As regards Safe Harbour, the court was of the view that it was obligatory on the Commission to find that the US really ensures either under domestic or international law that the level of protection of fundamental rights essentially matches the standard guaranteed within the EU under the directive read in the light of the CFR. However, the Commission did not bother to make a finding of this nature and merely examined the Safe Harbour scheme. It was apparent to the court at para 82 that the scheme is applicable solely to the US undertakings which adhere to it and US public authorities are not themselves subject to it. Noting that national security, public interest and law enforcement requirements of the US prevail over the Safe Harbour scheme the CJEU held:
86. Thus, Decision 2000/520 lays down that ‘national security, public interest, or law enforcement requirements’ have primacy over the safe harbour principles, primacy pursuant to which self-certified United States organisations receiving personal data from the European Union are bound to disregard those principles without limitation where they conflict with those requirements and therefore prove incompatible with them.
Citing the principle in Digital Rights Ireland and Others, C‑293/12 and C‑594/12, EU:C:2014:238 – that to establish the existence of an interference with the fundamental right to respect for private life, it does not matter whether the information in question relating to private life is sensitive or whether the persons concerned have suffered any adverse consequences on account of that interference – the CJEU held at para 87 that Decision 2000/520 thus facilitates interference, on national security and public interest grounds or on domestic legislation of the US, with the fundamental rights of the persons whose personal data is or could be transferred from the EU to the US.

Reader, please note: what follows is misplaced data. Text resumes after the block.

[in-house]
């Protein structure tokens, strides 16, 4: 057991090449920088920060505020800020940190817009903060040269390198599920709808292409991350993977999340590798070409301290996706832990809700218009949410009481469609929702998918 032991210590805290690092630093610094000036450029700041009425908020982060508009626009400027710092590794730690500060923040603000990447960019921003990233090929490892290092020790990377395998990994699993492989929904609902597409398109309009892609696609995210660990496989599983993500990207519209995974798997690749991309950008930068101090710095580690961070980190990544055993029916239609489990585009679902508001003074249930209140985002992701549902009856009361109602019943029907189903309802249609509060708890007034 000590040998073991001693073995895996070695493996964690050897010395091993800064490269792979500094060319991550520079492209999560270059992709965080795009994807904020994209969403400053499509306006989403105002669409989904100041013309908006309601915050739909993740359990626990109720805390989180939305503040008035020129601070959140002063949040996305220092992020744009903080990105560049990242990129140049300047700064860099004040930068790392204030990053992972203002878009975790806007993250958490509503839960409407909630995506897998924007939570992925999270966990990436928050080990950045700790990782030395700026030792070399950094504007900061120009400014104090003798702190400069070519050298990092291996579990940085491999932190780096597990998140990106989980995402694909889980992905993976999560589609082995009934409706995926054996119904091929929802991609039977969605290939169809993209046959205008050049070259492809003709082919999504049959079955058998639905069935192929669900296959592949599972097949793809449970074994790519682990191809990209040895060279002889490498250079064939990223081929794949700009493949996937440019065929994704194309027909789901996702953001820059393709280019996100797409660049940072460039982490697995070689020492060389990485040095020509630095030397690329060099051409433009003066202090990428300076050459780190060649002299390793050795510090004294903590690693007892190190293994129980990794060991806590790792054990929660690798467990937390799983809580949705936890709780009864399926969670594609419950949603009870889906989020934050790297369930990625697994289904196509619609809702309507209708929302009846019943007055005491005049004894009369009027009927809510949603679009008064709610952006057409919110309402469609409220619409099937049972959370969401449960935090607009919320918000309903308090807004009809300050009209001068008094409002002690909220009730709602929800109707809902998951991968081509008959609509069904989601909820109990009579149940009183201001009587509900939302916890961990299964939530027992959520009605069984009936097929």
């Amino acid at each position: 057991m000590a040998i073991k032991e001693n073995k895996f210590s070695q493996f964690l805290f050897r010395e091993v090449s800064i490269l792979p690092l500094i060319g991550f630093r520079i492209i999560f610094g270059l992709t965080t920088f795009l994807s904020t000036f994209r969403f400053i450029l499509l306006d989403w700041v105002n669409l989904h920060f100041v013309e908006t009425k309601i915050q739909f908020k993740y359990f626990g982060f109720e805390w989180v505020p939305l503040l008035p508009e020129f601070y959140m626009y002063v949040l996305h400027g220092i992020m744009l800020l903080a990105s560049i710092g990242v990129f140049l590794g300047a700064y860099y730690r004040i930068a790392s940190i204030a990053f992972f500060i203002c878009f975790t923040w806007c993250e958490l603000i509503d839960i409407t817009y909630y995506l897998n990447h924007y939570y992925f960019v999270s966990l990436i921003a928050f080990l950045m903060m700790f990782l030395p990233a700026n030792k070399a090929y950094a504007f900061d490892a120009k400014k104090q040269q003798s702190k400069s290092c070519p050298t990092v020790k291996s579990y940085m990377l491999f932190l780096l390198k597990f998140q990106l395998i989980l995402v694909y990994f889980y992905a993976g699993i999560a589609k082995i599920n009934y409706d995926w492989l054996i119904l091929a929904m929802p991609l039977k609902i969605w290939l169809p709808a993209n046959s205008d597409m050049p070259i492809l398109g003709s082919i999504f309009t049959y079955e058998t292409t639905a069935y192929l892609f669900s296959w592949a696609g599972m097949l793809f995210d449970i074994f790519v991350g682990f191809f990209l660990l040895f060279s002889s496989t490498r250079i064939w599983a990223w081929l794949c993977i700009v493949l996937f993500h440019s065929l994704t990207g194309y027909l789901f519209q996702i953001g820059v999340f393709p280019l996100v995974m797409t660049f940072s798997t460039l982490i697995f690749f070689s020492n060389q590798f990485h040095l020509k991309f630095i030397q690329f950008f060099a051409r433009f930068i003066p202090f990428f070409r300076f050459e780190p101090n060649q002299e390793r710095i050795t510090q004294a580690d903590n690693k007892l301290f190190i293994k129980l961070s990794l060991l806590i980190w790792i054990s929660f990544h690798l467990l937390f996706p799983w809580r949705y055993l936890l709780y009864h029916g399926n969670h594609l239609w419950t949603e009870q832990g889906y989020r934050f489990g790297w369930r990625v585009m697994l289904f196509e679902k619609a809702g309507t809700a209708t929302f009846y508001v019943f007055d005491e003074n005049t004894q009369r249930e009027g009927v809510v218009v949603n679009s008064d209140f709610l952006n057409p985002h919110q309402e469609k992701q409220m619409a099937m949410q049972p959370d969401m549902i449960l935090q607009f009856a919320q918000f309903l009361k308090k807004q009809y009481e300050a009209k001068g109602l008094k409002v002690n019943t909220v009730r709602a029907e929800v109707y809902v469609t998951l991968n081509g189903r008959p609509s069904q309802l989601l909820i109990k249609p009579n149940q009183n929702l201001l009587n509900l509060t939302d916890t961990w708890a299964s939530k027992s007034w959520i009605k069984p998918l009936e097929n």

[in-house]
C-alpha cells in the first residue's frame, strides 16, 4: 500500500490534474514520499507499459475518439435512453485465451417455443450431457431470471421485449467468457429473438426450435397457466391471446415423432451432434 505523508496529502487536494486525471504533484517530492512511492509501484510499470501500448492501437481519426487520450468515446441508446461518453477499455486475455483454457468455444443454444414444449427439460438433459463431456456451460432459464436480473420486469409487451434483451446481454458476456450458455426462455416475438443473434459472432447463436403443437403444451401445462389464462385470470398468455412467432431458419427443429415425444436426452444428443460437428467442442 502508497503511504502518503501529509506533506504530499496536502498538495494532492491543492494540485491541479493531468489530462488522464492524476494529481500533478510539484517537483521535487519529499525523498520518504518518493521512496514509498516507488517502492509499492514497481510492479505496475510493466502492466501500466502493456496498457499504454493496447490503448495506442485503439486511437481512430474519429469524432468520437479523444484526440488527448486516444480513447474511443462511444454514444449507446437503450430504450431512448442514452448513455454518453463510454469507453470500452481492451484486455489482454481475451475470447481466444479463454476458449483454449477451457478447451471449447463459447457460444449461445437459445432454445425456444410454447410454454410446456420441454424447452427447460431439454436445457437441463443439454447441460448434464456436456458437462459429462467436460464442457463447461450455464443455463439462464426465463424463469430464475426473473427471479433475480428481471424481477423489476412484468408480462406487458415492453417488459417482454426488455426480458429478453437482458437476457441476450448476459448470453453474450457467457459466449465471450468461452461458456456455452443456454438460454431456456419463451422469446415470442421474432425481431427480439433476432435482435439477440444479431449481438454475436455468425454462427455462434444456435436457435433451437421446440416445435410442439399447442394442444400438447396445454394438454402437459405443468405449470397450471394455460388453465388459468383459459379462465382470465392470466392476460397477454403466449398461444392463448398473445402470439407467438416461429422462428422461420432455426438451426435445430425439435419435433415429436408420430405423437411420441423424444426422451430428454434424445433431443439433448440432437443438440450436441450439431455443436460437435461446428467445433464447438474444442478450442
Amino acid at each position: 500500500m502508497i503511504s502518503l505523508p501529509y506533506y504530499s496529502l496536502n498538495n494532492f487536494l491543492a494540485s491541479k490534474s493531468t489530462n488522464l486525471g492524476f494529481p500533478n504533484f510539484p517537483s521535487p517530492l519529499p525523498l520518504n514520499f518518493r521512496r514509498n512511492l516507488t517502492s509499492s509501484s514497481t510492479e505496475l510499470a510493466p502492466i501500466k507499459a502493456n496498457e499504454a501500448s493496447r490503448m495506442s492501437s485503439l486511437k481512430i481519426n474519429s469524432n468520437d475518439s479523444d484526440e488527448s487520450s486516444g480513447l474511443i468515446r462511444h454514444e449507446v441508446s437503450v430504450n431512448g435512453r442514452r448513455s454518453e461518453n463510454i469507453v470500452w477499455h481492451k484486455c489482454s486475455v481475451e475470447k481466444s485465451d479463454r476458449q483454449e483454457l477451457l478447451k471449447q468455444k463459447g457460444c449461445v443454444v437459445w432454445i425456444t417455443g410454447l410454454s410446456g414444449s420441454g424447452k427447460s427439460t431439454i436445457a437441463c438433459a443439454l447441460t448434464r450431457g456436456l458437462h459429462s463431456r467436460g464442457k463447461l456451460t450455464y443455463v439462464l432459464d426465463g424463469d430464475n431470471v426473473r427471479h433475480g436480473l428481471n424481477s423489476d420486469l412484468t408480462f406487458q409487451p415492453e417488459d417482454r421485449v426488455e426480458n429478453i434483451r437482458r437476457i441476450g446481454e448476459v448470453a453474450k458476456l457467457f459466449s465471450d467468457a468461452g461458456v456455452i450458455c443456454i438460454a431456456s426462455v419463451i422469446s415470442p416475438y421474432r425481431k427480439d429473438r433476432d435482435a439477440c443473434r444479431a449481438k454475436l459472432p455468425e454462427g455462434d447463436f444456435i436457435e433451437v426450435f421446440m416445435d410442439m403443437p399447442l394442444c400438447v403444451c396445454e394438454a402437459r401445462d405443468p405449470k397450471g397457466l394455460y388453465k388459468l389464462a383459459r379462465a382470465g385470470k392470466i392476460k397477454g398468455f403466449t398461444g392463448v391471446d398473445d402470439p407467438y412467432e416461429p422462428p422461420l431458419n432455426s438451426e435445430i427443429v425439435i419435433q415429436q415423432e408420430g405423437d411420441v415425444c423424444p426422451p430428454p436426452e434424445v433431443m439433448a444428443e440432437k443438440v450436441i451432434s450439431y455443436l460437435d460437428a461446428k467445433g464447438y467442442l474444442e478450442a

It was clear to the court at para 90 that such an analysis of the scheme is mirrored in the Commission’s Communication COM(2013) 846 and Communication COM(2013) 847 where it observed that US authorities could access the personal data transferred from the EU to the US and process it in a way incompatible with the purposes for which it was transferred, beyond what was strictly necessary and proportionate to the protection of national security. Equally, it was clear that the persons concerned had no administrative or judicial means of redress enabling, in particular, the data relating to them to be accessed and, as the case may be, rectified or erased.
On the issue of the level of protection of fundamental rights and freedoms that is guaranteed within the EU, following the decision in Digital Rights Ireland and Others in relation to the validity of the EU’s data retention Directive 2006/24/EC, the court said that: